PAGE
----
Tag Archives: Portland

The Lewis and Clark Centennial Exposition: Portland’s “World’s Fair”

The Sunday Oregonian, August 27, 1905

World’s Fairs are an unforgettable event in a city’s history, bringing scores of tourists, revenue and prestige for years after the fair.  If you’ve ever seen Meet Me in St. Louis, you’ve experienced Hollywood’s take on the World’s Fair in St. Louis, Missouri in 1904.  If you’ve ever wondered what the reality of a fair might look like, you can search many historic U.S. newspapers of the era at http://chroniclingamerica.loc.gov/ for first and second-hand accounts of U.S. World’s Fairs.

In 1905, Portland, Oregon joined the illustrious list of cities that have sponsored a “World’s Fair” event.  Although it was commonly referred to as a World’s Fair, it was not in fact recognized as one by the Bureau of International Expositions.  Instead, it was an exposition dedicated to the centennial year of the Lewis and Clark Expedition. For four and a half months, Portland was host to 1.5 million visitors at the fairgrounds constructed for that purpose along the Willamette River.  You can read about the goals and plans for the fair in this article from the New Year’s Day edition of The Morning Oregonian, “The Great Lewis and Clark Exposition: 1805-1905.”

If you’re curious to know more about Portland’s “World Fair,” you can find a wealth of information in the pages of historic Oregon newspapers at the Oregon Digital Newspaper Program‘s website.  Nearly every aspect of the Exposition was covered by newspapers of the time, including economic, cultural and political perspectives.  I’ve listed a few interesting articles to pique your interest, but the amount of information on this incredible event is astounding, so get in there and do some searching! (For a brief overview of the Lewis and Clark Centennial Exposition, you can also visit the Oregon Encyclopedia’s entry on the fair.)

You can also find more images of the Lewis and Clark Centennial Exposition in the shared OSU/UO Digital Collections website, like this photo of the States Building, or this colorful postcard of the Agricultural Building.

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The New Northwest added to Historic Oregon Newspapers!

The Oregon Digital Newspaper Program is excited to announce the addition of Portland’s historic suffragist newspaper The New Northwest to our free online collection of digitized and keyword-searchable content at Historic Oregon Newspapers!

Portland the New Northwest, June 8, 1877

Front page of Portland's the New Northwest, June 8, 1877

For sixteen years, between 1871 and 1887, The New Northwest blazed a progressive and iconoclastic trail, bringing much-needed attention to controversial issues such as suffrage, worker’s rights, temperance, racial inequality, civil liberties, immigration, and human rights.  The paper advocated tirelessly for the equal rights of American Indians and Chinese immigrants even as the general press remained openly hostile to such causes.  Most famously, the paper was instrumental in agitating for the nascent women’s suffrage movement in the Pacific Northwest.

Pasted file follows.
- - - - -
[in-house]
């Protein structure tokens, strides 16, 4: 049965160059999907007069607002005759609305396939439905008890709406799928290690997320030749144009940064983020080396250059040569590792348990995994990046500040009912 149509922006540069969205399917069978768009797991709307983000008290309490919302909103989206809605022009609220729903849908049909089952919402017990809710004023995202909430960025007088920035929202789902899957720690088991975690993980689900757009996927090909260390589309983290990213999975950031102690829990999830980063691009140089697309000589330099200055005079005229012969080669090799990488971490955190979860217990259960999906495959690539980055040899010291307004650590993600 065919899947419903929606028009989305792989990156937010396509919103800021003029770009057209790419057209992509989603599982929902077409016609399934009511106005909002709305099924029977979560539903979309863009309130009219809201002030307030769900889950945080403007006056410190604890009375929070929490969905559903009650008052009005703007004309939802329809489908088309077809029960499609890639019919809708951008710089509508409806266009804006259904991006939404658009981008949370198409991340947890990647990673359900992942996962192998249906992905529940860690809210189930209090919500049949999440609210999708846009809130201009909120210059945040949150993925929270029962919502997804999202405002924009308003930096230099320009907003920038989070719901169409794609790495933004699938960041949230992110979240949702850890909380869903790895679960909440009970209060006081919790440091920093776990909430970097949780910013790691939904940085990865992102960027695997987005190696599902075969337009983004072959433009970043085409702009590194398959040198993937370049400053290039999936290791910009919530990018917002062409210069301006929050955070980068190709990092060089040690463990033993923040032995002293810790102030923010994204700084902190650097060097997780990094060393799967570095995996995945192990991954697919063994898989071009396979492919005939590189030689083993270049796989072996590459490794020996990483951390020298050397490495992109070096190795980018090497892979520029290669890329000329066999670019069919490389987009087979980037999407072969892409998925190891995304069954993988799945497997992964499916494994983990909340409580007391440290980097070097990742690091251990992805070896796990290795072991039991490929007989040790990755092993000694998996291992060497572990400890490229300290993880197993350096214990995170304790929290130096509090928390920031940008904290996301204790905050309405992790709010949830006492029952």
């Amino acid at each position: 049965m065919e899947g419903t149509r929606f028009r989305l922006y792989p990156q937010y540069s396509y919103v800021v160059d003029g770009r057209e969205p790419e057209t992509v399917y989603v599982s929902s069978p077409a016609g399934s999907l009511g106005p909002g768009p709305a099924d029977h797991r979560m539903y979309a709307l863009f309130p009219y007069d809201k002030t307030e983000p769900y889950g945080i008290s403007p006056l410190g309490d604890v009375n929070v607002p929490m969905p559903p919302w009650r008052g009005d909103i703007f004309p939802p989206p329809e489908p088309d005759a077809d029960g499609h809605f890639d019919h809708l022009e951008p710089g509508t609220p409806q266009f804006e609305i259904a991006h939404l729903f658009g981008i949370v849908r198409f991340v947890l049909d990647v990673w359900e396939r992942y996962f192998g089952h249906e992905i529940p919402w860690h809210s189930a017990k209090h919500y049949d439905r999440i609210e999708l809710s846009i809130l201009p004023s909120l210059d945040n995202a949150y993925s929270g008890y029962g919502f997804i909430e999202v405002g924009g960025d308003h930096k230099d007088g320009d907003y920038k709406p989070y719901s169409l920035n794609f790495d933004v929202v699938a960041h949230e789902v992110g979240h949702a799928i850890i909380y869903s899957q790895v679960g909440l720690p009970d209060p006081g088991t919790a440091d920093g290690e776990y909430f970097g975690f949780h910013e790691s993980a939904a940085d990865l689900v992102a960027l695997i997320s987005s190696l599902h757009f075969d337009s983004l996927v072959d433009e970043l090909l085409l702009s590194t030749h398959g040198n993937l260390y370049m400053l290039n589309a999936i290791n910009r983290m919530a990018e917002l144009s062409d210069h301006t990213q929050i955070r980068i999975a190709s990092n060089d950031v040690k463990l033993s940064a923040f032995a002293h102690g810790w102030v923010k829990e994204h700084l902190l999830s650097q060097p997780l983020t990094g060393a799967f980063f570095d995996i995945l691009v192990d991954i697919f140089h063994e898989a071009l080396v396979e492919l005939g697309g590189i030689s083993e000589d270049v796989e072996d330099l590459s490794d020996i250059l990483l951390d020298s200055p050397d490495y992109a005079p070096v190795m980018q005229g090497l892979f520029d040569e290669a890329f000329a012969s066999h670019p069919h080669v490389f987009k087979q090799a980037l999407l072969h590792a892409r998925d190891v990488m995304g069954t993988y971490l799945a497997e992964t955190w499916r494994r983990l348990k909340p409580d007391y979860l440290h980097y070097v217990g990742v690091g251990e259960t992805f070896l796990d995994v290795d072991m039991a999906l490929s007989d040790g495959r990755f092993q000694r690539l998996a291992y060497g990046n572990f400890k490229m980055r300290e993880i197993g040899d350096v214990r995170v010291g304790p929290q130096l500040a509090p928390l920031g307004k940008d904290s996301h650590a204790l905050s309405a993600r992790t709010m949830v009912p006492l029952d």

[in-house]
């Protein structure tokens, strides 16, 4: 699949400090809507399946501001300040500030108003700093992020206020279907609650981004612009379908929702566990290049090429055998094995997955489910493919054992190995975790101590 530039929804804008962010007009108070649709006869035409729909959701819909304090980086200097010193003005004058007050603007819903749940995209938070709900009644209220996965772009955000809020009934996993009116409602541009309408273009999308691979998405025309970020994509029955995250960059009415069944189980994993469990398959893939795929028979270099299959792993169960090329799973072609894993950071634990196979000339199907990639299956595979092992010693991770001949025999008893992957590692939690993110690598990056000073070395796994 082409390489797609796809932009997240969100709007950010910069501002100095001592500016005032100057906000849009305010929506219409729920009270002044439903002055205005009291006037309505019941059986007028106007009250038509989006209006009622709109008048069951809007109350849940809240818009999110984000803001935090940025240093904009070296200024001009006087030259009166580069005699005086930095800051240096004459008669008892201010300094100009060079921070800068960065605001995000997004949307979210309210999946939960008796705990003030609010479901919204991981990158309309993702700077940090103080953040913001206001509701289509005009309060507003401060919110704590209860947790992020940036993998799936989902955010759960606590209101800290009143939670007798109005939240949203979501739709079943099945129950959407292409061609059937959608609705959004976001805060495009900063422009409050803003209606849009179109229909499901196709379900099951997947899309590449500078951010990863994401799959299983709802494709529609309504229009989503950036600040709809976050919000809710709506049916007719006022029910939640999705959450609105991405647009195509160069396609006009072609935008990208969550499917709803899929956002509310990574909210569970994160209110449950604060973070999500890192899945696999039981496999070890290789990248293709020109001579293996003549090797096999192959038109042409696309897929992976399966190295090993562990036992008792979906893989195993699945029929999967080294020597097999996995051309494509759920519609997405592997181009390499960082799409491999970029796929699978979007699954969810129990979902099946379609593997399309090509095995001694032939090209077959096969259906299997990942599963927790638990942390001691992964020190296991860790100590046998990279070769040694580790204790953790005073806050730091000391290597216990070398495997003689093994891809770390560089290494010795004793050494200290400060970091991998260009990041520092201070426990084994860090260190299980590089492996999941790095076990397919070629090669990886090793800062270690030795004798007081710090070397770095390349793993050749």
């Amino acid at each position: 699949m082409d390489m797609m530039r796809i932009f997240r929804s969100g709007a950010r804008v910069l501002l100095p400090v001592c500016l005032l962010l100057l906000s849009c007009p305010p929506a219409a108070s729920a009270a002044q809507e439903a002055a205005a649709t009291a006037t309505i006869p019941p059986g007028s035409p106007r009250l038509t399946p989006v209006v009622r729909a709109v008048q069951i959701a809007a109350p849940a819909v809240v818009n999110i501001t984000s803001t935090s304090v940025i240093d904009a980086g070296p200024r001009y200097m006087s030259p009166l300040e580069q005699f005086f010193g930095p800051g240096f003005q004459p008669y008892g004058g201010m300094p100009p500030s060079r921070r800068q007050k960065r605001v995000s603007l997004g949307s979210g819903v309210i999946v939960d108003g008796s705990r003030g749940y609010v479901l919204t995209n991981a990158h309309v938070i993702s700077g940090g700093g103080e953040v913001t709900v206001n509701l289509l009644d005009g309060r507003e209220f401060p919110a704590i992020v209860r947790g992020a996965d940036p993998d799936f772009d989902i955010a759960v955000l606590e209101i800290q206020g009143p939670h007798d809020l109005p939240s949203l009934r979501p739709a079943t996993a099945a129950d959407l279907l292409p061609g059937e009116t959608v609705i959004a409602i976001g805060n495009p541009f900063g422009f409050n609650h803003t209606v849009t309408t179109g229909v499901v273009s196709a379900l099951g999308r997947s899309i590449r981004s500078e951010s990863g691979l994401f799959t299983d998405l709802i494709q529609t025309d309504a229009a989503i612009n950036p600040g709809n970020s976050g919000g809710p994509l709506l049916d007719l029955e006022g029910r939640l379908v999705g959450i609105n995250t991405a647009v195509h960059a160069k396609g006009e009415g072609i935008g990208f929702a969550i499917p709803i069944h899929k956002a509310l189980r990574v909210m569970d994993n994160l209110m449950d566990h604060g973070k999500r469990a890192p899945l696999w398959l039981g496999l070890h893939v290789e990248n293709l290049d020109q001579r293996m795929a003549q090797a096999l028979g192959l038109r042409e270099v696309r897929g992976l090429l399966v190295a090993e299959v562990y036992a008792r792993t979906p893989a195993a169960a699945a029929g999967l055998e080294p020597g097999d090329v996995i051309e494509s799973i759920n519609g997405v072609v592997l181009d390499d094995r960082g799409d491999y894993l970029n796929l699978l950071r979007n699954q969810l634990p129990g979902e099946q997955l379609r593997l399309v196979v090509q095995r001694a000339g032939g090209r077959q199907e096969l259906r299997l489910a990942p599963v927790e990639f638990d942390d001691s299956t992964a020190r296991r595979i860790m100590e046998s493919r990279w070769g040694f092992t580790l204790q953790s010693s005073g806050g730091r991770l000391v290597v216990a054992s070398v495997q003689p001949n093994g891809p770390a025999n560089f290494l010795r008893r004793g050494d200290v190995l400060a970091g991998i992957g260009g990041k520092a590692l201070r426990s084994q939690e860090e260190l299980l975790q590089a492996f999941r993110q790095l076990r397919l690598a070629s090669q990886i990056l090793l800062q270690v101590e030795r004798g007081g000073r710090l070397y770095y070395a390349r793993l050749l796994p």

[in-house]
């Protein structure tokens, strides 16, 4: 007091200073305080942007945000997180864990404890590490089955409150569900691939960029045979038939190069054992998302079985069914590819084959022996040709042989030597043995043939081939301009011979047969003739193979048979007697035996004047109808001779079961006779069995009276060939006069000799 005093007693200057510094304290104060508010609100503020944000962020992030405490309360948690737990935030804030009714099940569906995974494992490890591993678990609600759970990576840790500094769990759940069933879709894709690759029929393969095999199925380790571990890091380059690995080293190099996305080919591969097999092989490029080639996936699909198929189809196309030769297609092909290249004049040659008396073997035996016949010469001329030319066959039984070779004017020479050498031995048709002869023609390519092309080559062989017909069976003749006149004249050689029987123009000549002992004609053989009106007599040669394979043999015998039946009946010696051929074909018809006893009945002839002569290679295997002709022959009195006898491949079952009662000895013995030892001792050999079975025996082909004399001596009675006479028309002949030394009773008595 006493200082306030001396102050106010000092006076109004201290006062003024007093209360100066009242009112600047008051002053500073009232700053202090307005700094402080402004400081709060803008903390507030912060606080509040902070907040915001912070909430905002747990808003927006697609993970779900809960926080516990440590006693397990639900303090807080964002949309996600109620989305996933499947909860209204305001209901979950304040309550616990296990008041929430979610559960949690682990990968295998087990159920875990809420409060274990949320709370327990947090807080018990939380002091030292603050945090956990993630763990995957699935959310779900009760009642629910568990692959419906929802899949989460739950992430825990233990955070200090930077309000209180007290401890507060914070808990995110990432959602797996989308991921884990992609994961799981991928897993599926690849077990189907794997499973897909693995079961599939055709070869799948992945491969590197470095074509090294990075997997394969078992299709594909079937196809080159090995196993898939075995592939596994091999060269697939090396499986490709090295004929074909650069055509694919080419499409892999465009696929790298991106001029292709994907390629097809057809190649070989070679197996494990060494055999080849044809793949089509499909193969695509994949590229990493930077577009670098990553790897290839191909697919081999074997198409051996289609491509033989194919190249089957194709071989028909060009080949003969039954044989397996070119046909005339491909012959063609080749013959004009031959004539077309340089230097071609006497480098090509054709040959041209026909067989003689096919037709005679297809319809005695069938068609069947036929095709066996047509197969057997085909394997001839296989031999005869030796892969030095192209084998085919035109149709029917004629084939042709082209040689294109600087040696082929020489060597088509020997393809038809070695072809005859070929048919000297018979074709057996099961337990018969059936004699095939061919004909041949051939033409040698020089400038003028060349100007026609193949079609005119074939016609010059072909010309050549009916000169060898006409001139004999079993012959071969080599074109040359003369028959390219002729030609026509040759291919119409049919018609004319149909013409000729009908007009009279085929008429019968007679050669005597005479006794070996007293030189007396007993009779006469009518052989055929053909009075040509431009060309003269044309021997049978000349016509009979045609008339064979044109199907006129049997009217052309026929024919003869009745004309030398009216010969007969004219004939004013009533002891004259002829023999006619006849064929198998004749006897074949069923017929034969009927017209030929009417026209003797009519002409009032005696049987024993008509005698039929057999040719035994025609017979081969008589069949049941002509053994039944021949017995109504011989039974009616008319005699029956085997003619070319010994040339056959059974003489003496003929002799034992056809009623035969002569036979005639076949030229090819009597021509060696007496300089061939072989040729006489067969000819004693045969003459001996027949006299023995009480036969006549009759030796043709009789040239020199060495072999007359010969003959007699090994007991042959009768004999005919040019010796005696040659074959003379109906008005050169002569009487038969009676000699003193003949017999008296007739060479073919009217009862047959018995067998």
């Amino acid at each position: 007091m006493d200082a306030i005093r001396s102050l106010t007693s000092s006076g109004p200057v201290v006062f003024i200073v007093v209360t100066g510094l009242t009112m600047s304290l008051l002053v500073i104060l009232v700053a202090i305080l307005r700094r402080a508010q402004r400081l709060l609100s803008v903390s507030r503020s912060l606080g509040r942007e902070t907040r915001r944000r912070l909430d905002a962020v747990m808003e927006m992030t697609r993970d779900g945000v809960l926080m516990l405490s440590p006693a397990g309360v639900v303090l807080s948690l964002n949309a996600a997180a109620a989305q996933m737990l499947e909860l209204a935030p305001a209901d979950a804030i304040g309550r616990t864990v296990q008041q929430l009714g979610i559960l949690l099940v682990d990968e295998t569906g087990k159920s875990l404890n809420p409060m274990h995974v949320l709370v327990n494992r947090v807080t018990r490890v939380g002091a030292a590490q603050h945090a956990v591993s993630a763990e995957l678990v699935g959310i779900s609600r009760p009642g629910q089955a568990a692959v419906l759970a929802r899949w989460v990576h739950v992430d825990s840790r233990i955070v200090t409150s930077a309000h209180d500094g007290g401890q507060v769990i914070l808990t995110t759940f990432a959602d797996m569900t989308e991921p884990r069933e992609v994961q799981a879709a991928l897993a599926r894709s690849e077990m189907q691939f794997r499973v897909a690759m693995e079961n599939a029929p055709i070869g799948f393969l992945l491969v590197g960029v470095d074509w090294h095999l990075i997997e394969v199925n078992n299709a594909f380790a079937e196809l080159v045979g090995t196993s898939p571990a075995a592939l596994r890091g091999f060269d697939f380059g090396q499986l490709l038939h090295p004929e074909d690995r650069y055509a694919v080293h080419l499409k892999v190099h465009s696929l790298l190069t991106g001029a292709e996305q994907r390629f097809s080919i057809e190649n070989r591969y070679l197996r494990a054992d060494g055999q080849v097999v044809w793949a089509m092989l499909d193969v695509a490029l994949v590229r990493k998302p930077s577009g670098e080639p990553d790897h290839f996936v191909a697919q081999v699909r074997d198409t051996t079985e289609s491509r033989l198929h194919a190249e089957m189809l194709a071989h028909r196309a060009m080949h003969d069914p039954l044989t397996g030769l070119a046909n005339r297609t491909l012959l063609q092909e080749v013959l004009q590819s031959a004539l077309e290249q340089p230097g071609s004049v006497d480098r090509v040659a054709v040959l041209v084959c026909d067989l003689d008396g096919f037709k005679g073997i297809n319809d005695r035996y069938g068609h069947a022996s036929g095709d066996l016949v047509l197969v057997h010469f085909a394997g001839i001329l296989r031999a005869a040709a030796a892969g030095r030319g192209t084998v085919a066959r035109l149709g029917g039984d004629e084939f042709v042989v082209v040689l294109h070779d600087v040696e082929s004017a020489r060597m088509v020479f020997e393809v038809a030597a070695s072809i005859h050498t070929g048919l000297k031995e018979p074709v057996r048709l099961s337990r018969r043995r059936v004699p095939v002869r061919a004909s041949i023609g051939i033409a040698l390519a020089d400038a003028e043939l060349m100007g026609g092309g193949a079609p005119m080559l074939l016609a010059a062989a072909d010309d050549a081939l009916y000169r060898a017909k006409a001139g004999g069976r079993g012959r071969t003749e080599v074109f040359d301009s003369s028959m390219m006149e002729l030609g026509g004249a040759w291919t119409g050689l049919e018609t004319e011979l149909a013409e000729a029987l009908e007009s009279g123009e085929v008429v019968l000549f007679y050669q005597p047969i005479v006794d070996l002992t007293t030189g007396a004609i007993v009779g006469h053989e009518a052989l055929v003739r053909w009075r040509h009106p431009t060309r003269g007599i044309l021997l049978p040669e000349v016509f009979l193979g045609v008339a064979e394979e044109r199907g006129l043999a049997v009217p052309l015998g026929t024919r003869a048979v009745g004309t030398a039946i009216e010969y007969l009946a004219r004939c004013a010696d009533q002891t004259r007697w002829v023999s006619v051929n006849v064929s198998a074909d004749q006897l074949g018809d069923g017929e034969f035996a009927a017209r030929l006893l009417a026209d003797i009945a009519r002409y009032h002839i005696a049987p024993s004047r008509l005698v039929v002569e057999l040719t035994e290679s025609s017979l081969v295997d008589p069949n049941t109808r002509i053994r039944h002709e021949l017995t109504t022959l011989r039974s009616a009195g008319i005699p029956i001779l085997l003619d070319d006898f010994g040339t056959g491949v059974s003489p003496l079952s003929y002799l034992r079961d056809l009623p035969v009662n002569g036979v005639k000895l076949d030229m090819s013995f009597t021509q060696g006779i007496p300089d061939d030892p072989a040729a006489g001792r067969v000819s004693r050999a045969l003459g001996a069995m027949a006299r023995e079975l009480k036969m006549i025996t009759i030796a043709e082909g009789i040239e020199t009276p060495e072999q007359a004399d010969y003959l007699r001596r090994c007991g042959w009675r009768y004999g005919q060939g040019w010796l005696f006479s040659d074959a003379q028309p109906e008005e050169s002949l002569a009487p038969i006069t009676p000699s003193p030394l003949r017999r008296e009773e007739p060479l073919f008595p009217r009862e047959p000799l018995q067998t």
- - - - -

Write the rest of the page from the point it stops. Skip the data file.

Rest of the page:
In addition to its influential and highly political journalistic content, The New Northwest also served as a significant publisher of quality literary content.  Poems, serialized fiction, and literary non-fiction reflecting the newspaper’s progressive political stance were published alongside regional and national news.  Following a change in ownership in 1887, the paper continued for another two years as a purely literary journal.

The uncommonly forward-thinking agenda of this firebrand newspaper was coordinated under the guidance of Abigail Scott Duniway, Oregon’s “Mother of Equal Suffrage”.  Duniway saw The New Northwest as an instrument of social change, a tool for the “[e]nfranchisment of women and full emancipation of speech, press and people from every fetter of law or custom that retards the free mental and physical growth of the highest form of humanity.”

Though women’s suffrage in Oregon was not to become a reality during the run of The New Northwest, Duniway would continue to fight tirelessly for the cause.  In 1912, following a lifetime of struggle, Duniway was asked by Governor Oswald West to author and sign the Oregon Proclamation of Equal Suffrage.  This historic and hard-won victory was sealed when Duniway registered, at the age of 79, as the first female voter in Multnomah County.

Abigail Scott Duniway.  Photo courtesy of Library of Congress.

Abigail Scott Duniway. Photo courtesy of the Library of Congress.


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